There are millions of blogs on the web (not sure if that’s accurate, but I am trying to make a point here). In terms of views and followers, my blog has started slow, but my followers increase every week. My post schedule is consistent and I have a few weekly features people seem to like.

My twitter following is good and was built with persistence. I reluctantly created a Facebook profile, which I now love (FB Group are the best) and a Pinterest account. I don’t understand the purpose for that one, but am having a blast utilizing it for my own entertainment. BTW, if you want to comment on something, feel free to comment on the point of Pinterest. 

The time and work I put into my online profile is worth the effort and I am proud of it.

But, most importantly, I ‘ve met some great people since starting my blog. Real people (not little computer friends as my boss calls them) who read my posts religiously. Or at least skim my post religiously. They read my rants, raves and reviews and agree and/or disagree, but, always with an encouraging tone. At least that’s how I read it.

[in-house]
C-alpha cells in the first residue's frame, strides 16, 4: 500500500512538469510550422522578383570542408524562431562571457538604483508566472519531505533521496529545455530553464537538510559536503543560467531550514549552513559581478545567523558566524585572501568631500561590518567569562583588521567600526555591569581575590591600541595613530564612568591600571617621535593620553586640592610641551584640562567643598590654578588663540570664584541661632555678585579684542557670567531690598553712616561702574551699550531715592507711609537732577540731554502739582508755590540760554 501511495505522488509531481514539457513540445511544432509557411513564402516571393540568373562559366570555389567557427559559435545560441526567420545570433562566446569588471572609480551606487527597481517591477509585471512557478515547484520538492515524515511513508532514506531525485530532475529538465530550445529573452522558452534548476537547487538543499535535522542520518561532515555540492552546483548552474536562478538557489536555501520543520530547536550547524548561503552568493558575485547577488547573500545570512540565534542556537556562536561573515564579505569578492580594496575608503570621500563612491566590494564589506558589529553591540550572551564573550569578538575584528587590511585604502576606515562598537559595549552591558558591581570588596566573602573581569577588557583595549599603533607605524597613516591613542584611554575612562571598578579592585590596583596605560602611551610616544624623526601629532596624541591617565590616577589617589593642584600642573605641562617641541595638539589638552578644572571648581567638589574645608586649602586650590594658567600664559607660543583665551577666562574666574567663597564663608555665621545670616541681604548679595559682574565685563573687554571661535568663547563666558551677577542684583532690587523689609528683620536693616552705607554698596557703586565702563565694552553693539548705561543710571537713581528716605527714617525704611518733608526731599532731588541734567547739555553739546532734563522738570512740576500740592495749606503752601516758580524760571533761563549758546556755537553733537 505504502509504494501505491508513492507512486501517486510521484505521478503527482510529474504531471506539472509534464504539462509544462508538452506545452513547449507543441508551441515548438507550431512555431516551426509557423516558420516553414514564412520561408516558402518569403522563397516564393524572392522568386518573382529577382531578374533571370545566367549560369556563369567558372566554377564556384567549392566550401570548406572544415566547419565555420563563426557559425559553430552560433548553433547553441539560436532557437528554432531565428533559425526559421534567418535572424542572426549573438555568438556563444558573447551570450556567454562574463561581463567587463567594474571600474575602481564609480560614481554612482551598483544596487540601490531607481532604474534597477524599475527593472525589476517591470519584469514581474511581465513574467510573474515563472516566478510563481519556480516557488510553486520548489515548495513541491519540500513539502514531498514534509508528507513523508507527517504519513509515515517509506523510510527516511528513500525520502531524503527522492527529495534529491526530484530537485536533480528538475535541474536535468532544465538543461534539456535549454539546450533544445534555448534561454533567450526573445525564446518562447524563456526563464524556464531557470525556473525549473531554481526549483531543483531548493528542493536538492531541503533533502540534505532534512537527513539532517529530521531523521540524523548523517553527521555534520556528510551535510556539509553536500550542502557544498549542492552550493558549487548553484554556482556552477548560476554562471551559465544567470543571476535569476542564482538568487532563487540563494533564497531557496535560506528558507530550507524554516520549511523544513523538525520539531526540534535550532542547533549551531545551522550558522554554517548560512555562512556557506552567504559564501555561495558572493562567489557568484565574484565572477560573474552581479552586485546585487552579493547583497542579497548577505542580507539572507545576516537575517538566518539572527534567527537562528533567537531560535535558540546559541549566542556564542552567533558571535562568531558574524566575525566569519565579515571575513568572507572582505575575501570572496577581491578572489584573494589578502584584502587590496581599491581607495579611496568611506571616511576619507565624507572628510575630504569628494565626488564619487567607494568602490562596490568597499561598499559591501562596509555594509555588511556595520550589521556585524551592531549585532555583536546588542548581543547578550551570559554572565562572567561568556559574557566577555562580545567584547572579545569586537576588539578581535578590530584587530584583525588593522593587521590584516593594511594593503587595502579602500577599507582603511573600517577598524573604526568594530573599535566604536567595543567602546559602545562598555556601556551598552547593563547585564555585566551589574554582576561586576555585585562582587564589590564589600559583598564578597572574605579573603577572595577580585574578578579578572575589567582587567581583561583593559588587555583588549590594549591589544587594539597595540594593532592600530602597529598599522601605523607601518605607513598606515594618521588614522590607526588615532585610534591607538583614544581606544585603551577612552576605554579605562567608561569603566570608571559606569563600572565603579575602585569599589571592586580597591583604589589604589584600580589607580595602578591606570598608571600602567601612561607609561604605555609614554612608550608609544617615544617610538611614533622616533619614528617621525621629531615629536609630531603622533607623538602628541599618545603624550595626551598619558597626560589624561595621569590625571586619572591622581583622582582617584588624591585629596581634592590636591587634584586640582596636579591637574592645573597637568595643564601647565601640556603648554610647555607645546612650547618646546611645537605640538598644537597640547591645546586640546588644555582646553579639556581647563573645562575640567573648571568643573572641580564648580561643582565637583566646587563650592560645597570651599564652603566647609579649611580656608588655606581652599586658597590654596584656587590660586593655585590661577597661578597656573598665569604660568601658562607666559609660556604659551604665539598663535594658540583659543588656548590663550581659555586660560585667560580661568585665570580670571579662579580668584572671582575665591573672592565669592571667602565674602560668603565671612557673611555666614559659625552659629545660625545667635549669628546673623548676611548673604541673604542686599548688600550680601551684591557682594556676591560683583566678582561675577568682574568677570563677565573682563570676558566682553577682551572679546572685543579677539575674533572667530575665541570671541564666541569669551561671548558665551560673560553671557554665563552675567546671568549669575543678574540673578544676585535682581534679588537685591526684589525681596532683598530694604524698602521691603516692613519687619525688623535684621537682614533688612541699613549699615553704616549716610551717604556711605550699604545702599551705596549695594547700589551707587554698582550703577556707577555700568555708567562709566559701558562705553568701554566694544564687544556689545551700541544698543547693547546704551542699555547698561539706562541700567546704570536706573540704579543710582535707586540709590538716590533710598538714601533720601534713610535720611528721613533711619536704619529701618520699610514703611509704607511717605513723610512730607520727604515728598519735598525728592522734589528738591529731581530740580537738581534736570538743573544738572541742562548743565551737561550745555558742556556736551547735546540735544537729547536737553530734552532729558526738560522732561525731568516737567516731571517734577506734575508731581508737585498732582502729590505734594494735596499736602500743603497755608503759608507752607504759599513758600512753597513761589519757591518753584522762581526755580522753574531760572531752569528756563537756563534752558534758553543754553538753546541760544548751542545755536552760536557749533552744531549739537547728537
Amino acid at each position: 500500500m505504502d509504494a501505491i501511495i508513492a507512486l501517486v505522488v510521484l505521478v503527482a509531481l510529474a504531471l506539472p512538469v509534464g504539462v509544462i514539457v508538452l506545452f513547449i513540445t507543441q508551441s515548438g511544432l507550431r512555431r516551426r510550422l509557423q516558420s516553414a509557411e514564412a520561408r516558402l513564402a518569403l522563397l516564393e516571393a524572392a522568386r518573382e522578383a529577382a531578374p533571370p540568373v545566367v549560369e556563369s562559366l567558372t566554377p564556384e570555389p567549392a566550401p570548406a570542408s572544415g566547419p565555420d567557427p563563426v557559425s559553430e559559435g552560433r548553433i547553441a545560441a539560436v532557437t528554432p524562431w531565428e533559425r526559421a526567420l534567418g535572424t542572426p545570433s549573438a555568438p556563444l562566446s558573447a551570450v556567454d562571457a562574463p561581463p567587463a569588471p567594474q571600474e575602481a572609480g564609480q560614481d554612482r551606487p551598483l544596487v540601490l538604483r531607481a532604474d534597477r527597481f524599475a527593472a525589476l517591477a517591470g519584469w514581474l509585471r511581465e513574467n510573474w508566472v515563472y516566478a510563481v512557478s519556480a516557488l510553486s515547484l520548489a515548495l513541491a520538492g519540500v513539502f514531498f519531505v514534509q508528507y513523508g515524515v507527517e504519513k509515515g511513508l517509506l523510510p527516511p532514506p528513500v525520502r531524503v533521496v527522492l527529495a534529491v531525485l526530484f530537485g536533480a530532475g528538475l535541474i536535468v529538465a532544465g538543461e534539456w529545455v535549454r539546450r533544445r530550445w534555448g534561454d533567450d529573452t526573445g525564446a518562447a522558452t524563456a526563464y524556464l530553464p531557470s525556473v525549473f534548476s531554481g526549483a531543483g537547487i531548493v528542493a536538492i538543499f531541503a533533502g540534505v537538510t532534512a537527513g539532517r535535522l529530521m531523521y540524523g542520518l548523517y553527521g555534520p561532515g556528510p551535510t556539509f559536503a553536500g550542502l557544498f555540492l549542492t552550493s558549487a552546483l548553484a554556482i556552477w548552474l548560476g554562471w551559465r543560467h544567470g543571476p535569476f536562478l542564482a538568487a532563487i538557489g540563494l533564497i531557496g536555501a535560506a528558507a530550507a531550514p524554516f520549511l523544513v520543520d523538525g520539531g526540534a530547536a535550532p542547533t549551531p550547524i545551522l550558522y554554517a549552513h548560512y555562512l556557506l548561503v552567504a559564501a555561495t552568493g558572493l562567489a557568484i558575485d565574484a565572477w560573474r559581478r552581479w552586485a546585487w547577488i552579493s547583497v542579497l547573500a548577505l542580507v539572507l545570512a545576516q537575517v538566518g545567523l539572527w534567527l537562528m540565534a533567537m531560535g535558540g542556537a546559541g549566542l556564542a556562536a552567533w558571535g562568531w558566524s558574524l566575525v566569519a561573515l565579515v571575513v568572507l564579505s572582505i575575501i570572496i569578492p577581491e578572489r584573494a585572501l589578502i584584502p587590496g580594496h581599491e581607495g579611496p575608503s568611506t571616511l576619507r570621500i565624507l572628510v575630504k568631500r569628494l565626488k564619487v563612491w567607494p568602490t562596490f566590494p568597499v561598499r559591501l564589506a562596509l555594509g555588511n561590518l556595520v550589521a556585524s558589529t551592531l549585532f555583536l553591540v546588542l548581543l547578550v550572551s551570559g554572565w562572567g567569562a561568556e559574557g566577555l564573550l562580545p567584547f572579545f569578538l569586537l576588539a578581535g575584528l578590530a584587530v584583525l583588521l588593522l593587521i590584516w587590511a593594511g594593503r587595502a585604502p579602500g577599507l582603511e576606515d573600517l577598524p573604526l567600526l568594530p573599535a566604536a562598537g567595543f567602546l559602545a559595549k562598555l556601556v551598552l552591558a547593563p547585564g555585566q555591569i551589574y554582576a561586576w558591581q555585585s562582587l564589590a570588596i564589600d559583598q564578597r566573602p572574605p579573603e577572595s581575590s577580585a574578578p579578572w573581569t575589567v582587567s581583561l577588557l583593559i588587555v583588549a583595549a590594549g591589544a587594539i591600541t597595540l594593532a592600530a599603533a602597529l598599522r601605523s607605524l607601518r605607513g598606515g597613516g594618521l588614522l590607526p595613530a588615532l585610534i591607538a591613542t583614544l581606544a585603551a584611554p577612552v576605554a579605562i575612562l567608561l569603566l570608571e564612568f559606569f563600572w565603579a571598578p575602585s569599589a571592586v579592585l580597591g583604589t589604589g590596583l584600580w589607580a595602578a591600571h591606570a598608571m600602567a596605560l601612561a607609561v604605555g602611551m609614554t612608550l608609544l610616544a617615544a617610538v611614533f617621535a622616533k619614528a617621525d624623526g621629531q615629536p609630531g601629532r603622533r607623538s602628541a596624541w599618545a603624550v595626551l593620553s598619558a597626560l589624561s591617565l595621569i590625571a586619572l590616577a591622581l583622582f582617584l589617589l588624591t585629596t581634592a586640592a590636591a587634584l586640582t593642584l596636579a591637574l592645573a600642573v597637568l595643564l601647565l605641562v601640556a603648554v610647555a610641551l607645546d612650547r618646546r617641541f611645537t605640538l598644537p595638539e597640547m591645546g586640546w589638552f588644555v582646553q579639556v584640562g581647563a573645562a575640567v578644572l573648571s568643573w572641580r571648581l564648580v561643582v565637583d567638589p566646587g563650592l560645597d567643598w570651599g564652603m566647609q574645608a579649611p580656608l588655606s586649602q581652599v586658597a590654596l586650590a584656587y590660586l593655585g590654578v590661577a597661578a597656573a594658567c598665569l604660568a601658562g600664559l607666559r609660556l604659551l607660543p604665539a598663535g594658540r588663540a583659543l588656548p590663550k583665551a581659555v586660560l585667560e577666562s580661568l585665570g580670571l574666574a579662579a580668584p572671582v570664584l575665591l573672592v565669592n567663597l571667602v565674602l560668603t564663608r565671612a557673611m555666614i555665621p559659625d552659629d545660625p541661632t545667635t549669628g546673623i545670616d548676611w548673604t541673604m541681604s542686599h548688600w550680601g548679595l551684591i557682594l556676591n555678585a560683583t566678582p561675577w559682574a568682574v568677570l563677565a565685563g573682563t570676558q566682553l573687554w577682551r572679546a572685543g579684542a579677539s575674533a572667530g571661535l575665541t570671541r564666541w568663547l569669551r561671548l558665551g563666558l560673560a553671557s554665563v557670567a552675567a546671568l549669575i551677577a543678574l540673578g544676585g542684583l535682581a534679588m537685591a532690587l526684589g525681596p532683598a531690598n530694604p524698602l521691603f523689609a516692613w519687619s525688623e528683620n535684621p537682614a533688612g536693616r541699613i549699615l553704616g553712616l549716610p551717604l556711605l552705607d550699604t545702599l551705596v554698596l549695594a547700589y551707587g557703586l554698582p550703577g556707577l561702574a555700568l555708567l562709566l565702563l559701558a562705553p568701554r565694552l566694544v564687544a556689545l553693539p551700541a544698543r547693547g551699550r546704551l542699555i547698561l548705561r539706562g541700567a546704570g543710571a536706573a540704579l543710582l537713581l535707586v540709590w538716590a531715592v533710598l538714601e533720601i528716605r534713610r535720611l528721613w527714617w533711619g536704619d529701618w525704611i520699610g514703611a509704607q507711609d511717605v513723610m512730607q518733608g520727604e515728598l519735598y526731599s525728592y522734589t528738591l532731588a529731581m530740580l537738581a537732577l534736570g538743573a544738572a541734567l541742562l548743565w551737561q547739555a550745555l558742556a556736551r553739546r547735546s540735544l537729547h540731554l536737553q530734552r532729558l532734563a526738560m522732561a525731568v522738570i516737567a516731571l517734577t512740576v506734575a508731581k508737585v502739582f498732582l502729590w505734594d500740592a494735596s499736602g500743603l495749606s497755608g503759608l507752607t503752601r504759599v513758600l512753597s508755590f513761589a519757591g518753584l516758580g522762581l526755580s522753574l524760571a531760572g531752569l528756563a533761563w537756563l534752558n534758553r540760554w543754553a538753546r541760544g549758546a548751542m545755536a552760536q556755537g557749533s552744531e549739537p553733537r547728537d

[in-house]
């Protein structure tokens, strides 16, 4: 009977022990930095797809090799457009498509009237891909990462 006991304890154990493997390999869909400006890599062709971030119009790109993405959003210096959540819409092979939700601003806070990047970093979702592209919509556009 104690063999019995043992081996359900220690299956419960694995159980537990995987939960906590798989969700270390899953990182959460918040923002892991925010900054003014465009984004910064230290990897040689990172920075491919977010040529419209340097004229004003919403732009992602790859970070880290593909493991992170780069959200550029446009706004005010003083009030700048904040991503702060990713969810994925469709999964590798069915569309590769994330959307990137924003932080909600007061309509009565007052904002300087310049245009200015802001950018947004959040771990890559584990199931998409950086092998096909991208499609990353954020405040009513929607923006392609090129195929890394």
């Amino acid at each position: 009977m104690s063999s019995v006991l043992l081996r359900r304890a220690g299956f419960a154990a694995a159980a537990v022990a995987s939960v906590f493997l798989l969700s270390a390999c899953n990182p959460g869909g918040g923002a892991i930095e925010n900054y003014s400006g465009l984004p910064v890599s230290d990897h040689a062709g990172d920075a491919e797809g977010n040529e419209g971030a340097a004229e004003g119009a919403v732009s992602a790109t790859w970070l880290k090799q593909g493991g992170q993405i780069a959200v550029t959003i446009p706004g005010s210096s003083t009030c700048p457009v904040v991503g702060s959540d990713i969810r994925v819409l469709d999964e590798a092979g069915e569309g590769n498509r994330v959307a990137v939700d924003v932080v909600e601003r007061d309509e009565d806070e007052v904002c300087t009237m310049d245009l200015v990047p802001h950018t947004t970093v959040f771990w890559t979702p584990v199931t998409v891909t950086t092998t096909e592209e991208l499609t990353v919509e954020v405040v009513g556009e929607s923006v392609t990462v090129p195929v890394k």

No matter the numbers, I am a successful blogger.

So, I decided not worry about keeping track of how I’m doing compare to others. I’ll continue on in my blog journey with my blog friends and the rest will take care of itself.

I went back and completed the blog tour host questionnaire and my numbers were more than adequate. I liked to give credit to my quality content and not because they didn’t have enough people signed up in the first place.

How do you define a successful blog? How do you measure up?

Blog: sydneyaaliyah.wordpress.com

Twitter: @sydliyah

Facebook: Sydney Aaliyah

Pinterest: Sydney Aaliyah

Happiness, Passion, Love & Faith

Time Management: Keeping Track